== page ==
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Software-Defined Networking (SDN) is a novel network approach that has revolutionised existent network architectures by decoupling the control plane from the data plane. Researchers have shown that SDN networks are highly vulnerable to security attacks. For instance, adversaries can tamper with the controller's network topology view to hijack the hosts' location or create fake inter-switch links. These attacks can be launched for various purposes, ranging from impersonating hosts to bypassing middleboxes or intercepting network traffic. Several countermeasures have been proposed to mitigate topology attacks but to date there has been no comprehensive analysis of the level of security they offer. A critical analysis is thus an important step towards better understanding the possible limitations of the existing solutions and building stronger defences against topology attacks.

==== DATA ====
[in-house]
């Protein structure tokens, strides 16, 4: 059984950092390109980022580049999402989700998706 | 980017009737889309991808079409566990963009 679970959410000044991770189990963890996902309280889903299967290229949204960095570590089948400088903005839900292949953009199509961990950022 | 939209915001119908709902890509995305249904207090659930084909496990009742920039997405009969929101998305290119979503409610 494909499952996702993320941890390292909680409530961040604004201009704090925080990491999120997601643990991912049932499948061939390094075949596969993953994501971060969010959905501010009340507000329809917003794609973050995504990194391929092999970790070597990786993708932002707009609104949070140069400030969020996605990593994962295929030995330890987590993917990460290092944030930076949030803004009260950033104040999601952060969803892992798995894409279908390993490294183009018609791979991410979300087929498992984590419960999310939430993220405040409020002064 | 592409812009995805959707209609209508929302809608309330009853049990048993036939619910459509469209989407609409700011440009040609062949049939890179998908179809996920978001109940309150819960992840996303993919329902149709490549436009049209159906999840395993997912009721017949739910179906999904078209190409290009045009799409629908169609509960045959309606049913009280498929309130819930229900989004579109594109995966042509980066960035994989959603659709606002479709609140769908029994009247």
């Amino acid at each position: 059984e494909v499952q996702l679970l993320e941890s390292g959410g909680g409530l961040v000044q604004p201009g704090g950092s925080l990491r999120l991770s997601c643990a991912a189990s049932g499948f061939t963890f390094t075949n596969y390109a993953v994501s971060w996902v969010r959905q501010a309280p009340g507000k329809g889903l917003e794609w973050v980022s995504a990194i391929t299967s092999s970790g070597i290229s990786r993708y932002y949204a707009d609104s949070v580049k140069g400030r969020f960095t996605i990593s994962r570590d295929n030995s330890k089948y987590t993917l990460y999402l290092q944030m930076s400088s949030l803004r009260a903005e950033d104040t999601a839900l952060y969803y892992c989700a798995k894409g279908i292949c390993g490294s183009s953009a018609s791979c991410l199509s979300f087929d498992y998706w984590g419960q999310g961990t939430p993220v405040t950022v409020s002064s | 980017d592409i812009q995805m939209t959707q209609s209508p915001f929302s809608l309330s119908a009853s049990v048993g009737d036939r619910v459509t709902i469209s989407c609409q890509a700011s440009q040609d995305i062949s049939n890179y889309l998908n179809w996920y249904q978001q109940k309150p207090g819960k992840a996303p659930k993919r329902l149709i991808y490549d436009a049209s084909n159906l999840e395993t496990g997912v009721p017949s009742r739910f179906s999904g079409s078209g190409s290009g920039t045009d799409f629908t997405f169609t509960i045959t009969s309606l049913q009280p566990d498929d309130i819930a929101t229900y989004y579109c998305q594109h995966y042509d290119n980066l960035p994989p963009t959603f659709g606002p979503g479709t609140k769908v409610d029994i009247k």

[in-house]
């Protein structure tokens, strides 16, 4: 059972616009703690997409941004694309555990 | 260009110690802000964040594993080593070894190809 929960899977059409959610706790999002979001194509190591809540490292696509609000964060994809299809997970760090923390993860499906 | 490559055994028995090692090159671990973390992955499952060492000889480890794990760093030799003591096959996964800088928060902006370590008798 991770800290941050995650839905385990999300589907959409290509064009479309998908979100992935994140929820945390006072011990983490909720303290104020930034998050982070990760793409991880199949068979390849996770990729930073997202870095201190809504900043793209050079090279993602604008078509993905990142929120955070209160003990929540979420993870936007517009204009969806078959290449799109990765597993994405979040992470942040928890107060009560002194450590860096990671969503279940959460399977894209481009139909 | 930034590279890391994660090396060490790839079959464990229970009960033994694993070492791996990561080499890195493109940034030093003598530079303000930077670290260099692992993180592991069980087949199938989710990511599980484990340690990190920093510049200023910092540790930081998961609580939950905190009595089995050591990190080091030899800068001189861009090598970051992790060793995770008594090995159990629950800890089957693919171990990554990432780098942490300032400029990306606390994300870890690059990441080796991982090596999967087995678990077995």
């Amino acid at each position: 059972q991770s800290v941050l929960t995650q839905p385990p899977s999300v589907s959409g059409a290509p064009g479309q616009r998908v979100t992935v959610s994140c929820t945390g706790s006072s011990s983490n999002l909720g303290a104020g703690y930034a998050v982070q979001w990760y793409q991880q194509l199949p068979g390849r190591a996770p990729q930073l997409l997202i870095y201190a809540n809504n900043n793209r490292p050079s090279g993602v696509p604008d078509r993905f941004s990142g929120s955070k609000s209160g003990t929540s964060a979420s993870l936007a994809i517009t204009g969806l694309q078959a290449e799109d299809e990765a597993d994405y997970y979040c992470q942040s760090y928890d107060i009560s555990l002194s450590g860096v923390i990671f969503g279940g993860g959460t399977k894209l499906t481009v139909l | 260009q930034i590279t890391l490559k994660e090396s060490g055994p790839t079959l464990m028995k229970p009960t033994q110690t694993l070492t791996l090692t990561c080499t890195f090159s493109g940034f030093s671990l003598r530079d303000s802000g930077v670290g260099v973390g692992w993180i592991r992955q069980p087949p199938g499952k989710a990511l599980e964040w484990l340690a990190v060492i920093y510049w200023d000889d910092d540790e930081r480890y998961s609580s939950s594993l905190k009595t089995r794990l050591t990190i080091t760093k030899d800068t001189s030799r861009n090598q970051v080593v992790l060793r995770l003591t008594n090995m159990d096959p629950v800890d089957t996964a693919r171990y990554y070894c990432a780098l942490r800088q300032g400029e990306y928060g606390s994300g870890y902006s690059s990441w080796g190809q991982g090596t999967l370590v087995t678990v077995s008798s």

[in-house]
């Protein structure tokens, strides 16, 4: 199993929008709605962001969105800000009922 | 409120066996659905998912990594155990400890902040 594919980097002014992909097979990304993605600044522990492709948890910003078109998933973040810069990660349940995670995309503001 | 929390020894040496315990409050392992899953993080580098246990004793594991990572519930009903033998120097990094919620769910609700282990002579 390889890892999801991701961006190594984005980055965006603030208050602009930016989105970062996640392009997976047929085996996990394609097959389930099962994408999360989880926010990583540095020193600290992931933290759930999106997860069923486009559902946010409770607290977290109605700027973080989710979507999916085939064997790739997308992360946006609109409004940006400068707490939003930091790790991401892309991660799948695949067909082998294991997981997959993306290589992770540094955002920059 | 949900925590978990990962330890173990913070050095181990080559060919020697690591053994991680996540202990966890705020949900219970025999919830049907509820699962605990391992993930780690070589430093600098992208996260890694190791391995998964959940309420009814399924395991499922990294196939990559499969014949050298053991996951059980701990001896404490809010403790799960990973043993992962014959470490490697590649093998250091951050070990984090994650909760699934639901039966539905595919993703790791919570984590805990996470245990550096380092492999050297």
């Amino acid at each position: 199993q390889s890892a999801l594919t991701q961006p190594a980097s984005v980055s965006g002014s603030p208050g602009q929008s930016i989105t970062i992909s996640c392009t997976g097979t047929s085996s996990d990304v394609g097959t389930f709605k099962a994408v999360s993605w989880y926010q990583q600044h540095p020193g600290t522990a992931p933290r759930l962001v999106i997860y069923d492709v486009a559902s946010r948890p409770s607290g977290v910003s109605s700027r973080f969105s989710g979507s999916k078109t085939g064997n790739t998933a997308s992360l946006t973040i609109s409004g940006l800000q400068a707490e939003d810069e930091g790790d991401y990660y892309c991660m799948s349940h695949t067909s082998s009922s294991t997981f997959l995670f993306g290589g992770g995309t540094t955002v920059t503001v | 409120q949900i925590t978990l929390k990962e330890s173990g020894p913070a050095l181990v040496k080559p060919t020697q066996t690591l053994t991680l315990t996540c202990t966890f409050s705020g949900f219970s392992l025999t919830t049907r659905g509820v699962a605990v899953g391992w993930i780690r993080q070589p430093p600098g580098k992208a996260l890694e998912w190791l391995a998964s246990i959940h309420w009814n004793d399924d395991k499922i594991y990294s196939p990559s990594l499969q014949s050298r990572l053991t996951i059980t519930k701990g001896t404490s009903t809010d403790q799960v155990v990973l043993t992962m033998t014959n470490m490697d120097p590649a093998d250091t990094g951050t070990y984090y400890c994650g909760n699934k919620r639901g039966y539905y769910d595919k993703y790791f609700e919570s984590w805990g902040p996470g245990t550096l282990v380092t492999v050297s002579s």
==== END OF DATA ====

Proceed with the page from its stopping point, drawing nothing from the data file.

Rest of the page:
In this paper, we evaluate the actual security of the existing mechanisms for network topology discovery in SDN. Our analysis reveals 6 vulnerabilities in the state-of-the-art countermeasures against topology attacks: TopoGuard,</> <>TopoGuard+,</>SPV</> and SecureBinder.</> We show that these vulnerabilities can be exploited in practice to manipulate the network topology view at the controller. Furthermore, we present 2 novel topology attacks, called Topology Freezing</> and Reverse Loop,</> that exploit vulnerabilities in the widely used Floodlight controller. We responsibly disclosed these vulnerabilities to Floodlight. While we show that it is difficult to fully eradicate these attacks, we propose fixes to mitigate them. In response to our findings, we conclude the paper by detailing practical ways of further improving the existing countermeasures.
Authors: Eduard Marin
Date of Publication: November 2019.
Publisher: ACM Digital Library.